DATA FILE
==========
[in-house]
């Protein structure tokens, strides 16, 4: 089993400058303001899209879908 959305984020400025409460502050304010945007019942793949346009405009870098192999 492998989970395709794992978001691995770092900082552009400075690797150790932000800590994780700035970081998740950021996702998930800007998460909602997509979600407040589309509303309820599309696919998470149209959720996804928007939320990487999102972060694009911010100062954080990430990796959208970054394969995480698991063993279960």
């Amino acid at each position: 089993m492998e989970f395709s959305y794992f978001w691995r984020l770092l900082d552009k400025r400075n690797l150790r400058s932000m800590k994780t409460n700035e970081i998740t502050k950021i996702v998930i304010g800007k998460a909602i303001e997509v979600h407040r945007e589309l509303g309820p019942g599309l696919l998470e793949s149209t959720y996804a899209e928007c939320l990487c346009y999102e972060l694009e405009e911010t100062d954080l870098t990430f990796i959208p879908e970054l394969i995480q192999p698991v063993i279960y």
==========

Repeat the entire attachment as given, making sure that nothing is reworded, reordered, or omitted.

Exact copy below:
[in-house]
């Protein structure tokens, strides 16, 4: 089993400058303001899209879908 959305984020400025409460502050304010945007019942793949346009405009870098192999 492998989970395709794992978001691995770092900082552009400075690797150790932000800590994780700035970081998740950021996702998930800007998460909602997509979600407040589309509303309820599309696919998470149209959720996804928007939320990487999102972060694009911010100062954080990430990796959208970054394969995480698991063993279960």
């Amino acid at each position: 089993m492998e989970f395709s959305y794992f978001w691995r984020l770092l900082d552009k400025r400075n690797l150790r400058s932000m800590k994780t409460n700035e970081i998740t502050k950021i996702v998930i304010g800007k998460a909602i303001e997509v979600h407040r945007e589309l509303g309820p019942g599309l696919l998470e793949s149209t959720y996804a899209e928007c939320l990487c346009y999102e972060l694009e405009e911010t100062d954080l870098t990430f990796i959208p879908e970054l394969i995480q192999p698991v063993i279960y």